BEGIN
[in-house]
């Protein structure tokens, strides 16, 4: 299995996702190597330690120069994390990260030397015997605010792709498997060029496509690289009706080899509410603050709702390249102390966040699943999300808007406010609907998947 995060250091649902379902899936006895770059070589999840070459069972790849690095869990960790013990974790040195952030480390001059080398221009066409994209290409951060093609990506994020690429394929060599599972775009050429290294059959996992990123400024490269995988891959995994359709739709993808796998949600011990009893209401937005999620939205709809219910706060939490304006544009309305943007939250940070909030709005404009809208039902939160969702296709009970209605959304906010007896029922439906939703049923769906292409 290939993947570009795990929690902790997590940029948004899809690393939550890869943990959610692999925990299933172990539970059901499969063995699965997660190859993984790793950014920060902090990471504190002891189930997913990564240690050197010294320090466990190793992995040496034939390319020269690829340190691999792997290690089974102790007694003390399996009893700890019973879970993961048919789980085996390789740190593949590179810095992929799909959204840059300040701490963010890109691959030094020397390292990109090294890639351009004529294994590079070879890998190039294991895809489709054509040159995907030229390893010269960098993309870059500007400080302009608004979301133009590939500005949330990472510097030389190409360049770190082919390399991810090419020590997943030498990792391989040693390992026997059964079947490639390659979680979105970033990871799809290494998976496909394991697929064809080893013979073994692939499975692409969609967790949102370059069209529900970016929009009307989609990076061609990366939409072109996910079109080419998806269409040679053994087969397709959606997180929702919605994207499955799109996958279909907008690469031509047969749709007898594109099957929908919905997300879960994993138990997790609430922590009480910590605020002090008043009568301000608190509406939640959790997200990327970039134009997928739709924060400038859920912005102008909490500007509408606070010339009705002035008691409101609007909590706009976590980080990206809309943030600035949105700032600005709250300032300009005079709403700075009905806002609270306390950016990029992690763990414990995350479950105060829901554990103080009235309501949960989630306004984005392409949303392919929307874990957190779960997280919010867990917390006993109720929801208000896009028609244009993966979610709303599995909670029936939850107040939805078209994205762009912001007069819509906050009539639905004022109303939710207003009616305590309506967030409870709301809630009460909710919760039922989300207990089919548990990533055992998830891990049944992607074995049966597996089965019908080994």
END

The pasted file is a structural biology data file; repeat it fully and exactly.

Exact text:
[in-house]
């Protein structure tokens, strides 16, 4: 299995996702190597330690120069994390990260030397015997605010792709498997060029496509690289009706080899509410603050709702390249102390966040699943999300808007406010609907998947 995060250091649902379902899936006895770059070589999840070459069972790849690095869990960790013990974790040195952030480390001059080398221009066409994209290409951060093609990506994020690429394929060599599972775009050429290294059959996992990123400024490269995988891959995994359709739709993808796998949600011990009893209401937005999620939205709809219910706060939490304006544009309305943007939250940070909030709005404009809208039902939160969702296709009970209605959304906010007896029922439906939703049923769906292409 290939993947570009795990929690902790997590940029948004899809690393939550890869943990959610692999925990299933172990539970059901499969063995699965997660190859993984790793950014920060902090990471504190002891189930997913990564240690050197010294320090466990190793992995040496034939390319020269690829340190691999792997290690089974102790007694003390399996009893700890019973879970993961048919789980085996390789740190593949590179810095992929799909959204840059300040701490963010890109691959030094020397390292990109090294890639351009004529294994590079070879890998190039294991895809489709054509040159995907030229390893010269960098993309870059500007400080302009608004979301133009590939500005949330990472510097030389190409360049770190082919390399991810090419020590997943030498990792391989040693390992026997059964079947490639390659979680979105970033990871799809290494998976496909394991697929064809080893013979073994692939499975692409969609967790949102370059069209529900970016929009009307989609990076061609990366939409072109996910079109080419998806269409040679053994087969397709959606997180929702919605994207499955799109996958279909907008690469031509047969749709007898594109099957929908919905997300879960994993138990997790609430922590009480910590605020002090008043009568301000608190509406939640959790997200990327970039134009997928739709924060400038859920912005102008909490500007509408606070010339009705002035008691409101609007909590706009976590980080990206809309943030600035949105700032600005709250300032300009005079709403700075009905806002609270306390950016990029992690763990414990995350479950105060829901554990103080009235309501949960989630306004984005392409949303392919929307874990957190779960997280919010867990917390006993109720929801208000896009028609244009993966979610709303599995909670029936939850107040939805078209994205762009912001007069819509906050009539639905004022109303939710207003009616305590309506967030409870709301809630009460909710919760039922989300207990089919548990990533055992998830891990049944992607074995049966597996089965019908080994």